Adventures in Shopping
Having always found it delicious, with a hint of the barnyard but tasting more of veal than lamb, I bought a leg. Soon I invited friends over to help sample subsequent experiments with other cuts. Then last year, with my husband poised at a milestone birthday and wanting to celebrate with a big bash, I toyed with the idea of roasting a whole goat. I began looking around to see what other places sold goat, who were their customers, and how those goats were cooked.
As it turns out, it's not hard to procure a goat in Ann Arbor--Sparrow Meat Market in Kerrytown occasionally gets in a goat from a local farmer, and all the halal meat counters in town carry it. (Halal means the animals were slaughtered in accordance with Islamic dietary law.) Goats were first domesticated in the mountains of what is now Iran, spreading west to the Mediterranean, east to Pakistan and India, and eventually to parts of Africa, Asia, and the Americas.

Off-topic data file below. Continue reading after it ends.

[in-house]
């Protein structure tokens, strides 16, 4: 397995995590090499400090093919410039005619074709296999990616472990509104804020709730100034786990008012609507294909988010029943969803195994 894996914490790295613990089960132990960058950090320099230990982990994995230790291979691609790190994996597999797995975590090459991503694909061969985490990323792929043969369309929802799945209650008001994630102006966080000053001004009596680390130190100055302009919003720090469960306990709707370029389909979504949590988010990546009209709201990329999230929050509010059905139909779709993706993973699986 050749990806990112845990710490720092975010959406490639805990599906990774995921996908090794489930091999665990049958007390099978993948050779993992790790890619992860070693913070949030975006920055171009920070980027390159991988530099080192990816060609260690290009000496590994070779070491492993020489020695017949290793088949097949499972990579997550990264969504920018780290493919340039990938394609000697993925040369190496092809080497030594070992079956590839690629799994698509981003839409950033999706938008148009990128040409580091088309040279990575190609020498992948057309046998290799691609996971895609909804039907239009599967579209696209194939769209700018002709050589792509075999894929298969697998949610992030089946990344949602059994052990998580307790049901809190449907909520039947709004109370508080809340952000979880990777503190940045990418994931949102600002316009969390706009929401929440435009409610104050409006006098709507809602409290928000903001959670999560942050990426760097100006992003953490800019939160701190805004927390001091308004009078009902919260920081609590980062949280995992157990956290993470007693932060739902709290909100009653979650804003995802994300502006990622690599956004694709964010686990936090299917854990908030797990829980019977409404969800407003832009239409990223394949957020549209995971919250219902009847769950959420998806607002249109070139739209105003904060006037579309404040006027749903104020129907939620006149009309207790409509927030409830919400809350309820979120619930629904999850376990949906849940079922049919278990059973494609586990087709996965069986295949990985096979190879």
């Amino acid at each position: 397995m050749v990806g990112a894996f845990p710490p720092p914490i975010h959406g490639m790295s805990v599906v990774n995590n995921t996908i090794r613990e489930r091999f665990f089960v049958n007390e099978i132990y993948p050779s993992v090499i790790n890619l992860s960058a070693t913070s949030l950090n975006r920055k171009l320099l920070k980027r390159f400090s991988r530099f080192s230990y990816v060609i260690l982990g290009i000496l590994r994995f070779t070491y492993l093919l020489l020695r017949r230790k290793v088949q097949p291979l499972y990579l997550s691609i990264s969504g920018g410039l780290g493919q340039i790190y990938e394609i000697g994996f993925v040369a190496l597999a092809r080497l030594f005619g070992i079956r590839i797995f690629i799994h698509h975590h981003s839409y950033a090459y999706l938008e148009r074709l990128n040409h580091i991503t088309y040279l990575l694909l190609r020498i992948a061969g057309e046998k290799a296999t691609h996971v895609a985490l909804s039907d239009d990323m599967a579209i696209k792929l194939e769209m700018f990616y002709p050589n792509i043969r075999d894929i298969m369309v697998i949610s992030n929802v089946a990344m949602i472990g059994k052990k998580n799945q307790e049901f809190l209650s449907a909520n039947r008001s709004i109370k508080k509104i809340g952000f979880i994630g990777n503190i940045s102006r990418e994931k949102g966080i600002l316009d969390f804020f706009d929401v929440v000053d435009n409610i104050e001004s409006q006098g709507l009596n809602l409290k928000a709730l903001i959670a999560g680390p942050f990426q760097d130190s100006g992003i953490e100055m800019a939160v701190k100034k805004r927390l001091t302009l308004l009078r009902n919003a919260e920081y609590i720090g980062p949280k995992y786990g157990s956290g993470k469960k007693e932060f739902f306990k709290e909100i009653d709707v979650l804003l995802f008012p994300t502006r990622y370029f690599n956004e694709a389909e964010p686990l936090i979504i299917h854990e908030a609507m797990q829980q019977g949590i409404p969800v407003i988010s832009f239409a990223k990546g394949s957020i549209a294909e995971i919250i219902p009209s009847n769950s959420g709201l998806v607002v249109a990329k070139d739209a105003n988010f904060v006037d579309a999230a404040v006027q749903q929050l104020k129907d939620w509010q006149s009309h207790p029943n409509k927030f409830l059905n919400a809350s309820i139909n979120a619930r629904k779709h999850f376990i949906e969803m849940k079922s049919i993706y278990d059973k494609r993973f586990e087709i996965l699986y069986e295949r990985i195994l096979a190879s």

You can see that history replayed at local markets. Abu Samer, Jerusalem Market's owner, says Greeks buy legs for Sunday dinner and whole baby goats for Easter. Indians and Pakistanis prefer boneless chunks, trimmed of all fat, for curries and stews. Arabs may roast a shoulder or leg with rice and vegetables, stew bony hunks, or saute the liver with onions or skewer and grill the kidneys.